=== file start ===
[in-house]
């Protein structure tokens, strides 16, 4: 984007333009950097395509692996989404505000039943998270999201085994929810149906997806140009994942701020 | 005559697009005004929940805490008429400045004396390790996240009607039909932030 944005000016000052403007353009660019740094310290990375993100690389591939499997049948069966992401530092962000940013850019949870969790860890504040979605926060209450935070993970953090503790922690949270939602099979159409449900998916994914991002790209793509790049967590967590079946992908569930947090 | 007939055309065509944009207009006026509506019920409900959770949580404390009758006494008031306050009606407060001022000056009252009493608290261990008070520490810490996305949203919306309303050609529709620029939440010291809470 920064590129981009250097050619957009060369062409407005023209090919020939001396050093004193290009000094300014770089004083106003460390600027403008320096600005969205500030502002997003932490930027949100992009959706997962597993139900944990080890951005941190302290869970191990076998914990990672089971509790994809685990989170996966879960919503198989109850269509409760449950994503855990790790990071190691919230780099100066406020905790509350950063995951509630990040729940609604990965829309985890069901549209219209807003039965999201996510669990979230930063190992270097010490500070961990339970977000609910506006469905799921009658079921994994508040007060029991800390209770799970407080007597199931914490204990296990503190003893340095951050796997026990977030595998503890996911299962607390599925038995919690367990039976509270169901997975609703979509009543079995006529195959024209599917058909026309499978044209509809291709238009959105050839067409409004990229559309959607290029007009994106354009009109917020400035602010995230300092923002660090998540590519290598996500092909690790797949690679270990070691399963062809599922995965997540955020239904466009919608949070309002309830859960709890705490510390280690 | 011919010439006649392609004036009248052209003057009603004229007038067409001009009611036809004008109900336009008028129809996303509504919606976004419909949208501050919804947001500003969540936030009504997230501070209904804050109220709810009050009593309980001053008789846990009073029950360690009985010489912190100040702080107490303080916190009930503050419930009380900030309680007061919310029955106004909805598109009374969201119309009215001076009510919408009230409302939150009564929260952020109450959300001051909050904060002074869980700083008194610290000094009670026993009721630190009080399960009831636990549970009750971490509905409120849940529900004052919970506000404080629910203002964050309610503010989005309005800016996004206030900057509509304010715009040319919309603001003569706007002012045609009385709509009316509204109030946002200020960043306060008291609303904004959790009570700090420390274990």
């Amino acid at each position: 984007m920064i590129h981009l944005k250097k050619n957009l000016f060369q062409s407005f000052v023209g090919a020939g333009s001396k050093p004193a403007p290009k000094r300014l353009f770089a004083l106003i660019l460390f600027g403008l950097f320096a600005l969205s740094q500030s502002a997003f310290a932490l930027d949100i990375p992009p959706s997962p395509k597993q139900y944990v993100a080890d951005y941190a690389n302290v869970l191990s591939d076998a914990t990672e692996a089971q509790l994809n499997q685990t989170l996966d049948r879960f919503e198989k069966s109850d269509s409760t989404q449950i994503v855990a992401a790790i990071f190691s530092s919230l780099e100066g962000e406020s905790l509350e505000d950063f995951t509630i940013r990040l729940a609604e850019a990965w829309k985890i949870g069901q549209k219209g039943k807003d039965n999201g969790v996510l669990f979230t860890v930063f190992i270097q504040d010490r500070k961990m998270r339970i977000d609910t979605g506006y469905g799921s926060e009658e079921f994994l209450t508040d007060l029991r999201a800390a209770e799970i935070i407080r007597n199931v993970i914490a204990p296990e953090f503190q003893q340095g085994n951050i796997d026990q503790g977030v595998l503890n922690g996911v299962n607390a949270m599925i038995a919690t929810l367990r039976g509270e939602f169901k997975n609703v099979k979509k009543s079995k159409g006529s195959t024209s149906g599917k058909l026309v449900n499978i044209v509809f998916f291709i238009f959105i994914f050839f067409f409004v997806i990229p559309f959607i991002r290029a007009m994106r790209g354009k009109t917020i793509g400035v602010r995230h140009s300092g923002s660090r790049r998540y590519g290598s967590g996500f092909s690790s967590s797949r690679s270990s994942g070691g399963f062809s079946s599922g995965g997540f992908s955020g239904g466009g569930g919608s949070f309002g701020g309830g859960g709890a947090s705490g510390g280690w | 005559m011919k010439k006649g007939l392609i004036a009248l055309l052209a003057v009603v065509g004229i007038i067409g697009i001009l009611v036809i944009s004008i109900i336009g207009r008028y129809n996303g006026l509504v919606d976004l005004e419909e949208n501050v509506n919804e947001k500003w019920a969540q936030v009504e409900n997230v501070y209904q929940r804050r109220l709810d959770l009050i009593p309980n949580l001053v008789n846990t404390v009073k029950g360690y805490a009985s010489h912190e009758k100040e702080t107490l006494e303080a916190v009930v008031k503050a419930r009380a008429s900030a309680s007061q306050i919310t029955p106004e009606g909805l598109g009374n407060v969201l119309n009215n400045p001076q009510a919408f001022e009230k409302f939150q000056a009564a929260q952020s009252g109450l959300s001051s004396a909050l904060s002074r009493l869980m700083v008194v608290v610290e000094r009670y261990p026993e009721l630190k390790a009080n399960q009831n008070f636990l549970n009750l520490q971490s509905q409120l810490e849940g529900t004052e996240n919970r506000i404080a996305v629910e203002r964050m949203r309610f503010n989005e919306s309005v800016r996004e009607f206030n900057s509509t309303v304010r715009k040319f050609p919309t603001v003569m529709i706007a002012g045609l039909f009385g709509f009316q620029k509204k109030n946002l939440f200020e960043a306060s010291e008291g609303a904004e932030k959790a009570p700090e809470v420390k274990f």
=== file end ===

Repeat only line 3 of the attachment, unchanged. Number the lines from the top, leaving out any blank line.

């Amino acid at each position: 984007m920064i590129h981009l944005k250097k050619n957009l000016f060369q062409s407005f000052v023209g090919a020939g333009s001396k050093p004193a403007p290009k000094r300014l353009f770089a004083l106003i660019l460390f600027g403008l950097f320096a600005l969205s740094q500030s502002a997003f310290a932490l930027d949100i990375p992009p959706s997962p395509k597993q139900y944990v993100a080890d951005y941190a690389n302290v869970l191990s591939d076998a914990t990672e692996a089971q509790l994809n499997q685990t989170l996966d049948r879960f919503e198989k069966s109850d269509s409760t989404q449950i994503v855990a992401a790790i990071f190691s530092s919230l780099e100066g962000e406020s905790l509350e505000d950063f995951t509630i940013r990040l729940a609604e850019a990965w829309k985890i949870g069901q549209k219209g039943k807003d039965n999201g969790v996510l669990f979230t860890v930063f190992i270097q504040d010490r500070k961990m998270r339970i977000d609910t979605g506006y469905g799921s926060e009658e079921f994994l209450t508040d007060l029991r999201a800390a209770e799970i935070i407080r007597n199931v993970i914490a204990p296990e953090f503190q003893q340095g085994n951050i796997d026990q503790g977030v595998l503890n922690g996911v299962n607390a949270m599925i038995a919690t929810l367990r039976g509270e939602f169901k997975n609703v099979k979509k009543s079995k159409g006529s195959t024209s149906g599917k058909l026309v449900n499978i044209v509809f998916f291709i238009f959105i994914f050839f067409f409004v997806i990229p559309f959607i991002r290029a007009m994106r790209g354009k009109t917020i793509g400035v602010r995230h140009s300092g923002s660090r790049r998540y590519g290598s967590g996500f092909s690790s967590s797949r690679s270990s994942g070691g399963f062809s079946s599922g995965g997540f992908s955020g239904g466009g569930g919608s949070f309002g701020g309830g859960g709890a947090s705490g510390g280690w | 005559m011919k010439k006649g007939l392609i004036a009248l055309l052209a003057v009603v065509g004229i007038i067409g697009i001009l009611v036809i944009s004008i109900i336009g207009r008028y129809n996303g006026l509504v919606d976004l005004e419909e949208n501050v509506n919804e947001k500003w019920a969540q936030v009504e409900n997230v501070y209904q929940r804050r109220l709810d959770l009050i009593p309980n949580l001053v008789n846990t404390v009073k029950g360690y805490a009985s010489h912190e009758k100040e702080t107490l006494e303080a916190v009930v008031k503050a419930r009380a008429s900030a309680s007061q306050i919310t029955p106004e009606g909805l598109g009374n407060v969201l119309n009215n400045p001076q009510a919408f001022e009230k409302f939150q000056a009564a929260q952020s009252g109450l959300s001051s004396a909050l904060s002074r009493l869980m700083v008194v608290v610290e000094r009670y261990p026993e009721l630190k390790a009080n399960q009831n008070f636990l549970n009750l520490q971490s509905q409120l810490e849940g529900t004052e996240n919970r506000i404080a996305v629910e203002r964050m949203r309610f503010n989005e919306s309005v800016r996004e009607f206030n900057s509509t309303v304010r715009k040319f050609p919309t603001v003569m529709i706007a002012g045609l039909f009385g709509f009316q620029k509204k109030n946002l939440f200020e960043a306060s010291e008291g609303a904004e932030k959790a009570p700090e809470v420390k274990f």